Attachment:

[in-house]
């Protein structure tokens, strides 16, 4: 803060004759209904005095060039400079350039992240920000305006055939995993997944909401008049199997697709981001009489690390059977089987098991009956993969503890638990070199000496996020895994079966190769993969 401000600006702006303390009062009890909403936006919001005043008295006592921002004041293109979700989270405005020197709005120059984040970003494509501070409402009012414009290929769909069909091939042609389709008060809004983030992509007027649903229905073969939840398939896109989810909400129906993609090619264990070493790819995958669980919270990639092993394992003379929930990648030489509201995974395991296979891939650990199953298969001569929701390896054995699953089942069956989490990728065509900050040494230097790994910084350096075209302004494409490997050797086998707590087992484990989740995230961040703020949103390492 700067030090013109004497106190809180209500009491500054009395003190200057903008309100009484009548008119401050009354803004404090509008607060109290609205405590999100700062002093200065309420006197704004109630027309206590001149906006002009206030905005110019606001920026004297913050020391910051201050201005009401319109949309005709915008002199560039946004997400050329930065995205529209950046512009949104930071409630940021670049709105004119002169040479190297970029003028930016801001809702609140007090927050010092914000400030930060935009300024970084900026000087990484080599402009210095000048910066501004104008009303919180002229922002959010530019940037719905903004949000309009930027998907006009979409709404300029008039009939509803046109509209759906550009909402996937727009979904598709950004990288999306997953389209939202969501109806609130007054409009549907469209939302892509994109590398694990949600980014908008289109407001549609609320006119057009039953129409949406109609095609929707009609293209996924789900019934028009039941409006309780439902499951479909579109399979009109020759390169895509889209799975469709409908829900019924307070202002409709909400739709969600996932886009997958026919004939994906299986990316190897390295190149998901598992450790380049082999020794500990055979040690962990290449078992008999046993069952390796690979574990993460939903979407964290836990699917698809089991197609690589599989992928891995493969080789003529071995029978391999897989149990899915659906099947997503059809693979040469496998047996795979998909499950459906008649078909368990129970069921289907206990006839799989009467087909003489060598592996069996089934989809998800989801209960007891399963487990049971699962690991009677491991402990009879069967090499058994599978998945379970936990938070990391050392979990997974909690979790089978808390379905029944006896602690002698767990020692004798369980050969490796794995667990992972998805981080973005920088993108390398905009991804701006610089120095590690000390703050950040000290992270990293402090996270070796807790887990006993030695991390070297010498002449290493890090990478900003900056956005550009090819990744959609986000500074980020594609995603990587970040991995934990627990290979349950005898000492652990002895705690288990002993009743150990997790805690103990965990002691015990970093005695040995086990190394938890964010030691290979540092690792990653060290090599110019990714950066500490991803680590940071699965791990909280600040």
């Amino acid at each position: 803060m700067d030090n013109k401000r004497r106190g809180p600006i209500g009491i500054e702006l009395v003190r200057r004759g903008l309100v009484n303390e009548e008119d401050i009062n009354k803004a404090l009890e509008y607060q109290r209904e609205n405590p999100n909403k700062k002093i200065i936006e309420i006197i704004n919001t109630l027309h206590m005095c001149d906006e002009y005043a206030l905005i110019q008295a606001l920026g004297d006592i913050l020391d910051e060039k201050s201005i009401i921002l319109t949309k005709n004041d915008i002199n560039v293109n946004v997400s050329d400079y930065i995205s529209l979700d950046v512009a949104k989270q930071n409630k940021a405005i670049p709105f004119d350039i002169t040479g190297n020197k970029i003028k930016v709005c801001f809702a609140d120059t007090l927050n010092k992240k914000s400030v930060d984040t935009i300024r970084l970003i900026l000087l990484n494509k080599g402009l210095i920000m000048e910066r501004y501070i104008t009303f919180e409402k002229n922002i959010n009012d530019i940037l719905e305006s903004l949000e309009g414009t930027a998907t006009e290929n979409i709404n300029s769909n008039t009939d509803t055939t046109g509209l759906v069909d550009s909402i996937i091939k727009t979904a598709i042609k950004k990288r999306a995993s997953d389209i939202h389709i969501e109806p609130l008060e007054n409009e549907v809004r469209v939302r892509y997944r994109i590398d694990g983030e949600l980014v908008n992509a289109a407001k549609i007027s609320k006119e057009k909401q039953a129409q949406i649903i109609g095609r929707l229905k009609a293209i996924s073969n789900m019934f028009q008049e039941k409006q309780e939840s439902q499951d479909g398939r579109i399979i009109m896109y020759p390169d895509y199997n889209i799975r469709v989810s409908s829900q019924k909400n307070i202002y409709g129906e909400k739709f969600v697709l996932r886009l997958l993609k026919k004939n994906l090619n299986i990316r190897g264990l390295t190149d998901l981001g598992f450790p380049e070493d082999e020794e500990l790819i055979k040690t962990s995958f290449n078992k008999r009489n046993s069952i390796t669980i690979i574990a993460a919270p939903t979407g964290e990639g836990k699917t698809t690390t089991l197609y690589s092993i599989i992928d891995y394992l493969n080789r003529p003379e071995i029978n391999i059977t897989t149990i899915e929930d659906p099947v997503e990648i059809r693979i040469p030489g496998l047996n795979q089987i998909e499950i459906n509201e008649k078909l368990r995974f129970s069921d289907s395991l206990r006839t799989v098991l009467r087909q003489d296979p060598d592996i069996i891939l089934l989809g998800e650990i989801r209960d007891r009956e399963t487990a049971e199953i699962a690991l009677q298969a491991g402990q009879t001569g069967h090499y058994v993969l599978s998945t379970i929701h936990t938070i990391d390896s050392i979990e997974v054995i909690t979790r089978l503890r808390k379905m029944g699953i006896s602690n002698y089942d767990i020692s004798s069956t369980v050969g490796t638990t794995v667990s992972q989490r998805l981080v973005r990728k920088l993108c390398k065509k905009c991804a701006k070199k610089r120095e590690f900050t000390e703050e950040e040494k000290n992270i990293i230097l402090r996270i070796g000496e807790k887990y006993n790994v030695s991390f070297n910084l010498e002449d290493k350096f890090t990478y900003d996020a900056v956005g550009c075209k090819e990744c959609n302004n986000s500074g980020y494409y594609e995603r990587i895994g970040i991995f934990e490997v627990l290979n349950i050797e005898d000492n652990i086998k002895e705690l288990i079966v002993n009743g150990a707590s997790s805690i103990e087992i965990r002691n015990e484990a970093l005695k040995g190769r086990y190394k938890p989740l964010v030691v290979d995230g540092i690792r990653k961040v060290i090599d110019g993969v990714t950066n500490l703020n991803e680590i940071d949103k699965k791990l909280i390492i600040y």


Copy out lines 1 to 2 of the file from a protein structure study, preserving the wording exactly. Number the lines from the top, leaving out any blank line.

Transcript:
[in-house]
């Protein structure tokens, strides 16, 4: 803060004759209904005095060039400079350039992240920000305006055939995993997944909401008049199997697709981001009489690390059977089987098991009956993969503890638990070199000496996020895994079966190769993969 401000600006702006303390009062009890909403936006919001005043008295006592921002004041293109979700989270405005020197709005120059984040970003494509501070409402009012414009290929769909069909091939042609389709008060809004983030992509007027649903229905073969939840398939896109989810909400129906993609090619264990070493790819995958669980919270990639092993394992003379929930990648030489509201995974395991296979891939650990199953298969001569929701390896054995699953089942069956989490990728065509900050040494230097790994910084350096075209302004494409490997050797086998707590087992484990989740995230961040703020949103390492 700067030090013109004497106190809180209500009491500054009395003190200057903008309100009484009548008119401050009354803004404090509008607060109290609205405590999100700062002093200065309420006197704004109630027309206590001149906006002009206030905005110019606001920026004297913050020391910051201050201005009401319109949309005709915008002199560039946004997400050329930065995205529209950046512009949104930071409630940021670049709105004119002169040479190297970029003028930016801001809702609140007090927050010092914000400030930060935009300024970084900026000087990484080599402009210095000048910066501004104008009303919180002229922002959010530019940037719905903004949000309009930027998907006009979409709404300029008039009939509803046109509209759906550009909402996937727009979904598709950004990288999306997953389209939202969501109806609130007054409009549907469209939302892509994109590398694990949600980014908008289109407001549609609320006119057009039953129409949406109609095609929707009609293209996924789900019934028009039941409006309780439902499951479909579109399979009109020759390169895509889209799975469709409908829900019924307070202002409709909400739709969600996932886009997958026919004939994906299986990316190897390295190149998901598992450790380049082999020794500990055979040690962990290449078992008999046993069952390796690979574990993460939903979407964290836990699917698809089991197609690589599989992928891995493969080789003529071995029978391999897989149990899915659906099947997503059809693979040469496998047996795979998909499950459906008649078909368990129970069921289907206990006839799989009467087909003489060598592996069996089934989809998800989801209960007891399963487990049971699962690991009677491991402990009879069967090499058994599978998945379970936990938070990391050392979990997974909690979790089978808390379905029944006896602690002698767990020692004798369980050969490796794995667990992972998805981080973005920088993108390398905009991804701006610089120095590690000390703050950040000290992270990293402090996270070796807790887990006993030695991390070297010498002449290493890090990478900003900056956005550009090819990744959609986000500074980020594609995603990587970040991995934990627990290979349950005898000492652990002895705690288990002993009743150990997790805690103990965990002691015990970093005695040995086990190394938890964010030691290979540092690792990653060290090599110019990714950066500490991803680590940071699965791990909280600040």